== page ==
B Vitamins Quantified Using HPLC


Scientists from the University of Isfahan in Iran developed a new system for detecting and quantifying B vitamins in human samples. Their findings were published in the Journal of Chromatography A (1).

Vitamin B. Capsules B1 B2 B6 B12 on white isolated background. | Image Credit: © Maksym Yemelyanov - stock.adobe.com

Vitamin B. Capsules B1 B2 B6 B12 on white isolated background. | Image Credit: © Maksym Yemelyanov - stock.adobe.com

In this study, a novel azo-linked porous organic polymer (AL-POP) was synthesized from caffeic acid and benzidine via an azo-coupling reaction and characterized by Fourier-transform infrared spectroscopy (FT-IR), scanning electron microscopy-energy dispersive X-ray spectroscopy (SEM-EDS), Brunauer-Emmet-Teller (BET), thermogravimetric analysis (TGA), X-ray diffraction analysis (XRD), and zeta potential analysis. AL-POPs were then incorporated into melamine sponges and used for pipette tip micro solid-phase extraction (PT-MSPE) of six types of B vitamins: thiamine, riboflavin, nicotinamide, pyridoxine, folic acid, and cyanocobalamin. After extraction, the samples were analyzed with a high-performance sliquid chromatography (HPLC)-diode array detection (DAD) system.

Vitamins are organic micronutrients that aid in carrying out various natural activities in the human organism. A proper diet can supply the vitamins the body needs, but occasionally, nutritional supplements are also recommended. Vitamins can be classified into two categories: water-soluble vitamins (WSVs) and fat-soluble vitamins (FSVs); vitamin C and B vitamins are considered water-soluble vitamins. B vitamins, consisting of eight essential nutrients, are vital for ensuring the body’s cells are properly functioning, helping the body convert food into energy, create new blood cells, and maintain the health of various body tissues (2).

Low intake of B vitamins can cause anemia, weaken the immune system, and suppress the nervous and metabolic systems; however, excess intake can cause skin changes, intestinal ulcers, indigestion, and more health injuries. Precisely quantifying vitamins in foods, nutritional supplements, and pharmaceuticals is important. HPLC is the most preferred method for detecting vitamins due to its high selectivity, sensitivity, and ease of use; additionally, it can be coupled with various detectors, including ultraviolet (UV), electrochemical, fluorescence, and mass spectrometry (MS).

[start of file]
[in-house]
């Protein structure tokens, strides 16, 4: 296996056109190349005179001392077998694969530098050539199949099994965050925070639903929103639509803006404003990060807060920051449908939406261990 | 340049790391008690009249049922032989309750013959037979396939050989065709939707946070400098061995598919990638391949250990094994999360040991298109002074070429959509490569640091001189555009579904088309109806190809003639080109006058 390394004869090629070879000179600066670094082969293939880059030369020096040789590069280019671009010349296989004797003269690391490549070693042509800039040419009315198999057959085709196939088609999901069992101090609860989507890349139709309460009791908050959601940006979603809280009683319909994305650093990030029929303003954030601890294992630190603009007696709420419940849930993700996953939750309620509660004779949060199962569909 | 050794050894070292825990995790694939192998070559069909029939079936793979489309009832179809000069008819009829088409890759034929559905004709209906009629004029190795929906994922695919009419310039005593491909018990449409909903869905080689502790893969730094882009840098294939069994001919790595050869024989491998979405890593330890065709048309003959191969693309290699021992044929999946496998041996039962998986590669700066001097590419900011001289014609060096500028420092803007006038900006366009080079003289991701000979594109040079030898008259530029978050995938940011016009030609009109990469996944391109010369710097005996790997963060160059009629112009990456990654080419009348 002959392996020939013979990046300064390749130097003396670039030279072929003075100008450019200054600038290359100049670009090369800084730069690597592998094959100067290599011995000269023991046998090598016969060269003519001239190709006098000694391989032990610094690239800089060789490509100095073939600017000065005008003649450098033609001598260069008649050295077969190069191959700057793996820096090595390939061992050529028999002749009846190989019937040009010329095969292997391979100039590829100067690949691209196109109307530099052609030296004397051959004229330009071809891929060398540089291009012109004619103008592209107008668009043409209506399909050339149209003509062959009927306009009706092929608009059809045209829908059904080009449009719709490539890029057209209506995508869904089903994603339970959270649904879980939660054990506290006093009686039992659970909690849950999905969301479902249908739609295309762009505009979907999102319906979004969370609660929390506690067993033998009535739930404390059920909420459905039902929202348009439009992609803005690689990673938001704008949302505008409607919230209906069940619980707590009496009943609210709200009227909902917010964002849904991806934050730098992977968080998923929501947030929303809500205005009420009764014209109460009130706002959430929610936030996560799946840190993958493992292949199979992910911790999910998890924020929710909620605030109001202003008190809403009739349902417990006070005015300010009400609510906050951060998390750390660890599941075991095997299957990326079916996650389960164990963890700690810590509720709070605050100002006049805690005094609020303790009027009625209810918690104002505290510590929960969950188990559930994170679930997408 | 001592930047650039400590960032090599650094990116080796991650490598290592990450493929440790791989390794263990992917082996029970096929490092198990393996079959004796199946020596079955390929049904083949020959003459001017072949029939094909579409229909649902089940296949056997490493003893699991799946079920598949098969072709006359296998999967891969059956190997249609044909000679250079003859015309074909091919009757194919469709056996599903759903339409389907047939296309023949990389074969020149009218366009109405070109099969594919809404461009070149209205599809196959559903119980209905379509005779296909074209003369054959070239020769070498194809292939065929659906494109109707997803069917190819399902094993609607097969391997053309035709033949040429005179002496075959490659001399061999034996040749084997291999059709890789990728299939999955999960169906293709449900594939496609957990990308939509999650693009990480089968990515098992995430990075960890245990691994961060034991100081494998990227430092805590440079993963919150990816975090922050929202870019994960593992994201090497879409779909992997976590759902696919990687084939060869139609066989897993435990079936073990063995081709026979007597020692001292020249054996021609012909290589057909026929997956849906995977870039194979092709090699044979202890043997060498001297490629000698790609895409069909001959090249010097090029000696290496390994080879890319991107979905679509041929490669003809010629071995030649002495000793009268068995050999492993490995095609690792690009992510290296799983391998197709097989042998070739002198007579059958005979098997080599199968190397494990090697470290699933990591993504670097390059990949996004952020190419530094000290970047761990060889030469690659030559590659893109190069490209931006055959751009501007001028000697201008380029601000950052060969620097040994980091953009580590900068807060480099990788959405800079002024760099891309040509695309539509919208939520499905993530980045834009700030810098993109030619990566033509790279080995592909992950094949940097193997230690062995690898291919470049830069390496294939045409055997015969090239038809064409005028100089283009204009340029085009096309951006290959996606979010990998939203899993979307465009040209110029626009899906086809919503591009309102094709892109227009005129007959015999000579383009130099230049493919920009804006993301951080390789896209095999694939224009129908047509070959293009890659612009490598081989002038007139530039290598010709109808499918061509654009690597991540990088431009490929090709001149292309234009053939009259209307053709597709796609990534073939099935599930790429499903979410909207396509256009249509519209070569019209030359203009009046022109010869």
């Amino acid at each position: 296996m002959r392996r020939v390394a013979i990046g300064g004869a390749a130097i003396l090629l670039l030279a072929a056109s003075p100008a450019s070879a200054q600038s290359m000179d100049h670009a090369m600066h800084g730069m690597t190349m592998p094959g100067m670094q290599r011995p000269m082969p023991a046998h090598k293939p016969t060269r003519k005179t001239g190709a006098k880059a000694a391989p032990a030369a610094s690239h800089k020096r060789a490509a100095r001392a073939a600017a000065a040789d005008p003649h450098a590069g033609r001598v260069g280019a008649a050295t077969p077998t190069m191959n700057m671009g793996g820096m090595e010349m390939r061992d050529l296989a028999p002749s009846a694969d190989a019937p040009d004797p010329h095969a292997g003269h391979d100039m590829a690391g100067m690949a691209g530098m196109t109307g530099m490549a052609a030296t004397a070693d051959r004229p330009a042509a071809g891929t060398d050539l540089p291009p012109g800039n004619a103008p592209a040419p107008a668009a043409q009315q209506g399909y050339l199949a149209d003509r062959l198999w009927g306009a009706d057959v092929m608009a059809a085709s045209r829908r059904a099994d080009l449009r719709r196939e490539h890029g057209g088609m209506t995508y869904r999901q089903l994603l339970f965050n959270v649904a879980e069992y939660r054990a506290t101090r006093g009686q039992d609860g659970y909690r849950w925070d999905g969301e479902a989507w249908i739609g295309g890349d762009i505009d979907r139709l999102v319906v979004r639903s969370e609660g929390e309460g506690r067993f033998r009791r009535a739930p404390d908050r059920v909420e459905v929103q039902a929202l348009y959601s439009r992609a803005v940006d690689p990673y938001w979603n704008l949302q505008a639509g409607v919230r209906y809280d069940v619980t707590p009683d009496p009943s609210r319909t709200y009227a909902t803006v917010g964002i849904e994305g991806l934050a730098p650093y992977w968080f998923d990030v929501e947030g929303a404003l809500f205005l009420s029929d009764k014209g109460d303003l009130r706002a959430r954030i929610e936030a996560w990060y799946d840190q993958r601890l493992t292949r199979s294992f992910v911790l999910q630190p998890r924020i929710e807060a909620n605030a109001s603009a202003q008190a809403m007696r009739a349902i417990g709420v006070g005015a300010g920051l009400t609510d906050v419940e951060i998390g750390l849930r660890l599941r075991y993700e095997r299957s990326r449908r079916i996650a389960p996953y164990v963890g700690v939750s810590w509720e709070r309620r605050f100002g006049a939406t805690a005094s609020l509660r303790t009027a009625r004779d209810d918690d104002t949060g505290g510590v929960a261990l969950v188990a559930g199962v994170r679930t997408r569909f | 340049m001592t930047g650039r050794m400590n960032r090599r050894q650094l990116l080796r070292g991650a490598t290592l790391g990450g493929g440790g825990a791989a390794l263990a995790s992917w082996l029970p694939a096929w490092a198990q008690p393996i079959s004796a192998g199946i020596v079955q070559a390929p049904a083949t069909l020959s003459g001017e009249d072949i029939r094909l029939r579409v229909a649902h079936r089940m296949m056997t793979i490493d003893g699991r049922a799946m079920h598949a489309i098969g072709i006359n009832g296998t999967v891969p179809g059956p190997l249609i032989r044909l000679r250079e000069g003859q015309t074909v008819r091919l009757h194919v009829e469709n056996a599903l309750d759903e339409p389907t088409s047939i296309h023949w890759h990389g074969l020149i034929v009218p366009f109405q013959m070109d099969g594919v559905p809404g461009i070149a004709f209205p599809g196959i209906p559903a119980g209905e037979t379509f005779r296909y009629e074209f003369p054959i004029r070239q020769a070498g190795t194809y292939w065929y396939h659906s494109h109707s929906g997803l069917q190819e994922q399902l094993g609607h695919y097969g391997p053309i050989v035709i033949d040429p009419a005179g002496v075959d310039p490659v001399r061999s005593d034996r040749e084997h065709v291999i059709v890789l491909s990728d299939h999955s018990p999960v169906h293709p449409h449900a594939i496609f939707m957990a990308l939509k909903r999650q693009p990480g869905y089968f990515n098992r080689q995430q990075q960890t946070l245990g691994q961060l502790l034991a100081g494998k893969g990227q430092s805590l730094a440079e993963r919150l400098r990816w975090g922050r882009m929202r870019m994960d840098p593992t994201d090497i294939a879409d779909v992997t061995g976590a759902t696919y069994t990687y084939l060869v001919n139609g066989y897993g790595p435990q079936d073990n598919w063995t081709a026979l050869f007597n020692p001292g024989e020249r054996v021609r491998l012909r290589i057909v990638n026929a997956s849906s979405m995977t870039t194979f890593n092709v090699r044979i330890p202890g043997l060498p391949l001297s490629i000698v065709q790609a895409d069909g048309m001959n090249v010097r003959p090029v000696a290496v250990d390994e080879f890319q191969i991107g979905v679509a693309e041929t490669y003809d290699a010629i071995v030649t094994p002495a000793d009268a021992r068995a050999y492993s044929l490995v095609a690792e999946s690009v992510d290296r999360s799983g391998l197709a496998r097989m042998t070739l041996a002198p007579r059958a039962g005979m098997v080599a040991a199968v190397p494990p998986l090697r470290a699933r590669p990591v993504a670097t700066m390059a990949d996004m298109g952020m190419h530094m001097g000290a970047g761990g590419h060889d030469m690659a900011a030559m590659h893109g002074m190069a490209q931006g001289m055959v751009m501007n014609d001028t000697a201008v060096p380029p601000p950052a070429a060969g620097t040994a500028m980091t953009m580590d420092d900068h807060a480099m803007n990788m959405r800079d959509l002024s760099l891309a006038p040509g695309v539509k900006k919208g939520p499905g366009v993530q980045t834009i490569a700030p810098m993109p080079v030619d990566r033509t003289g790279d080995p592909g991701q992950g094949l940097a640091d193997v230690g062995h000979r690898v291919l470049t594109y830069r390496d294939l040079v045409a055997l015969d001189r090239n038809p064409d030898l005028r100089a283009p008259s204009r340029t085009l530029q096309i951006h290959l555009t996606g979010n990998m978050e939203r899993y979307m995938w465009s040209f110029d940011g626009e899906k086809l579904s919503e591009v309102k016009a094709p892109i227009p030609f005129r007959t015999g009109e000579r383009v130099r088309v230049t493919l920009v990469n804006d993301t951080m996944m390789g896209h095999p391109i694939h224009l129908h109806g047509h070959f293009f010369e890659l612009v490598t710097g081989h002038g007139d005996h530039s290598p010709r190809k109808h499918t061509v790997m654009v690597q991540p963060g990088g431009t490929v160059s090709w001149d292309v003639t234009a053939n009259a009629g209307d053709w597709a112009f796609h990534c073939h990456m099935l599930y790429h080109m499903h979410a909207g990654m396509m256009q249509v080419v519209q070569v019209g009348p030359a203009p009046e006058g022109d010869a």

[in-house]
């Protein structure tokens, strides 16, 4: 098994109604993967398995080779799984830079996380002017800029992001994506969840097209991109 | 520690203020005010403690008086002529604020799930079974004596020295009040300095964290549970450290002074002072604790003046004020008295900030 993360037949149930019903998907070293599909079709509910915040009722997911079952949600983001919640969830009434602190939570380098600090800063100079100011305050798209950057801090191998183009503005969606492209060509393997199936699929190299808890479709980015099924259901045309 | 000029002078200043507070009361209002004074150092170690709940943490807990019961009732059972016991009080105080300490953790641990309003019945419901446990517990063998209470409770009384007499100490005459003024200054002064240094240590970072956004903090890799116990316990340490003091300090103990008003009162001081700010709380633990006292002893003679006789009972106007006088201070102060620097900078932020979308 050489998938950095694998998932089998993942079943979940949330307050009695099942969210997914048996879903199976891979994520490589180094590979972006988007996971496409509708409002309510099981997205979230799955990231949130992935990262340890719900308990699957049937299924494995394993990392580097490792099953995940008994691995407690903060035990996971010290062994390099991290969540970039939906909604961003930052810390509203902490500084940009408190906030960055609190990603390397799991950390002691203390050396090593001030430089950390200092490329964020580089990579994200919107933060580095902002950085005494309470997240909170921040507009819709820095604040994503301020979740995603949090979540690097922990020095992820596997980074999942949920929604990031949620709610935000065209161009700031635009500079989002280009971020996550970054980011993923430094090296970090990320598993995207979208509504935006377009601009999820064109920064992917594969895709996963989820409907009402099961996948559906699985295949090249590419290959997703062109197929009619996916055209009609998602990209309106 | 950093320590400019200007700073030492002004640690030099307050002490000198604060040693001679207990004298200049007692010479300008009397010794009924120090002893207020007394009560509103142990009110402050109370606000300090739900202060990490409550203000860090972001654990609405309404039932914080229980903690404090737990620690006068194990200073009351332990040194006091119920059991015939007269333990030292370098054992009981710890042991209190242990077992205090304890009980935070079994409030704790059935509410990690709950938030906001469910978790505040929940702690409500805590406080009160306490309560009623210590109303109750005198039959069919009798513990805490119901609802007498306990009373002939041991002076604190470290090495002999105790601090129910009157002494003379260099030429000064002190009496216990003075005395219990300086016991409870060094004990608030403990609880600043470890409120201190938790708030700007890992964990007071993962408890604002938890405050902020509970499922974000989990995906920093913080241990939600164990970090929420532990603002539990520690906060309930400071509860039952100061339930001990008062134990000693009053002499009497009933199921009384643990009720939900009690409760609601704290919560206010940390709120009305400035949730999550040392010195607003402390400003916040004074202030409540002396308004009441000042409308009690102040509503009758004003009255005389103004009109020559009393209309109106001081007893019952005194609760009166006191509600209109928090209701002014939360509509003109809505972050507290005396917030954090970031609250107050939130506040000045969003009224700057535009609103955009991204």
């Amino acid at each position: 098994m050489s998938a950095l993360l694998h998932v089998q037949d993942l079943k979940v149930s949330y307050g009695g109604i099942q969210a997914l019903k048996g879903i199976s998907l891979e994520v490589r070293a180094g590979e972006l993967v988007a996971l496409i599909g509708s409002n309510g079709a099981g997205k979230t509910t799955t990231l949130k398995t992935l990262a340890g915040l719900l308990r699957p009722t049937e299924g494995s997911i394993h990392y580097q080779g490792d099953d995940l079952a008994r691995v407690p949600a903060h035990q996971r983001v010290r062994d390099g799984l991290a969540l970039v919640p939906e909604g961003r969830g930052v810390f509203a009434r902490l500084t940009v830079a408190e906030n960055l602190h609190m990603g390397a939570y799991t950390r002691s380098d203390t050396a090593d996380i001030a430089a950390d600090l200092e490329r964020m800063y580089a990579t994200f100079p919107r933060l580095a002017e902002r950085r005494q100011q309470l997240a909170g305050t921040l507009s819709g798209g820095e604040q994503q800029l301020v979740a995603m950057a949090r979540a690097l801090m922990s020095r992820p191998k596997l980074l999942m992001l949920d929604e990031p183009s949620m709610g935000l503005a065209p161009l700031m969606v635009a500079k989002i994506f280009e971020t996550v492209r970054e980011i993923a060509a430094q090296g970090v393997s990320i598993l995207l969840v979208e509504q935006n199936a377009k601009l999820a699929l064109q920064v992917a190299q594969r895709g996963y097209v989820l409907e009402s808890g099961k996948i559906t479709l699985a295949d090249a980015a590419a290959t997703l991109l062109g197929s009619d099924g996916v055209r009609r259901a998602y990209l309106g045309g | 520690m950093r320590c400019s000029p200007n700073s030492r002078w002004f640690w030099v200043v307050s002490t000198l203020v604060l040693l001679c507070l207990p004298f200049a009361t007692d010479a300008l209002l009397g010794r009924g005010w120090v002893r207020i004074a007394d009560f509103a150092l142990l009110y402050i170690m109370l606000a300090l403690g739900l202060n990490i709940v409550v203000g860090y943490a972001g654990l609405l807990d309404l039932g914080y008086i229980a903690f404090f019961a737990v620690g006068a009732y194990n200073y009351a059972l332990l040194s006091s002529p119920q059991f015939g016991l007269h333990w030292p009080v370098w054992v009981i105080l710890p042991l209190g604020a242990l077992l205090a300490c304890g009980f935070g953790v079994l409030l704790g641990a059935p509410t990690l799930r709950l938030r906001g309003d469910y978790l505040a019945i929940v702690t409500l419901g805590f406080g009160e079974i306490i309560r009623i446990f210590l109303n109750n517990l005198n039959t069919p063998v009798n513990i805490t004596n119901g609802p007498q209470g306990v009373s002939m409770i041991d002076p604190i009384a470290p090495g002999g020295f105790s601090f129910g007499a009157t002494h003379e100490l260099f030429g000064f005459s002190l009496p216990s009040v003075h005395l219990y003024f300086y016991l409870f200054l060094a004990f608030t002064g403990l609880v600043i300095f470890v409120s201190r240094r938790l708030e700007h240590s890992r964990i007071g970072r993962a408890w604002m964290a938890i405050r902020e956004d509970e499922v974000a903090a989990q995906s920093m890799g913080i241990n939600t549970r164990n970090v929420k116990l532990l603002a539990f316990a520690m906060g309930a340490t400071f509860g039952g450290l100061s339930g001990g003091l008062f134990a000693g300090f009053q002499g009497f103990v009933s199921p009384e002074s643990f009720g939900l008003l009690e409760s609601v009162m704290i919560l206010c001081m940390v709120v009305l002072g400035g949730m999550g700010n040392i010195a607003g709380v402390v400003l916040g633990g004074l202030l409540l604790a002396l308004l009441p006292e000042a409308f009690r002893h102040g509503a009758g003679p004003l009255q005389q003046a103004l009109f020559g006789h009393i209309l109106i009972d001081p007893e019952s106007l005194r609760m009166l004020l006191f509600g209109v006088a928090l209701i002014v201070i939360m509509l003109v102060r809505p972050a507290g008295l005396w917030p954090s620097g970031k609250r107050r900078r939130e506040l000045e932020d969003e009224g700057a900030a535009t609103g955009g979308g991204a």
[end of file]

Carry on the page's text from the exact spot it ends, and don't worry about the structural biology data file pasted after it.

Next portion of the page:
In this study, the effect of AL-POP composition on the extraction efficiency (EE) of vitamins was investigated, with benzidine to caffeic acid mol ratio of 1.5, 3.35 mmol of NaNO2, and reaction time of 8 h was selected as optimum conditions. From there, the efficiency of the extraction process was improved by optimizing various parameters, such as the amount of sorbent, pH and ionic strength of the sample, sample volume, number of sorption and desorption cycles, type of wash solvent, and type and volume of eluent solvent. Using calibration curves plotted under optimum conditions, linearity (R2 ≥ 0.9987), Limit of detection (LOD) (11.88–18.97 ng/mL), limit of quantification (LOQ) (39.62–63.23 ng/mL), and enrichment factor (EF) (1.27–4.31) values were obtained. Recovery values of these six B vitamins in spiked multivitamin syrup samples varied from 80.01% to 108.35%, with a relative standard deviation (RSD) below 5.44%. From there, the optimized method was used to successfully extract and quantify B vitamins in multivitamin syrup and non-alcoholic beer.

According to the authors, this study is the first to show the successful synthesis of AL-POP from caffeic acid in aqueous solution using an azo-coupling reaction (1). A synergic effect was observed by incorporating the AL-POP as an adsorbent into the cavities of the melamine sponge. The pipette tip micro solid phase extraction (PT-MSPE) was used as a compact, fast, flexible, and feasible method that requires only a small sample volume, a small amount of adsorbent, and solvent to achieve high-efficiency extraction. Six B vitamins were efficiently extracted using this method, with the evaluated statistical parameters all confirming the capability of this method in simultaneous extraction and determination of B vitamins with appropriate precision and accuracy. Altogether, B vitamin content from multivitamin syrups and non-alcoholic beer were effectively extracted and measured using AL-POP-IMS as an adsorbent in PT-MSPE.


(1) Khoshoei-Darki, F.; Momenbeik, F. Melamine Sponges Incorporated Azo-Linked Porous Organic Polymer as Adsorbent for Extraction and Determination of Six B Vitamins Using Pipette Tip Micro Solid-Phase Extraction. J. Chromatogr. A 2024, 1727, 464978. DOI: 10.1016/j.chroma.2024.464978

(2) Richter, A. A Complete Guide to B Vitamins. https://www.medicalnewstoday.com/articles/325292#overview (accessed 2024-6-17)

Recent Videos
Toby Astill | Image Credit: © Thermo Fisher Scientific
John McLean | Image Credit: © Aaron Acevedo
Related Content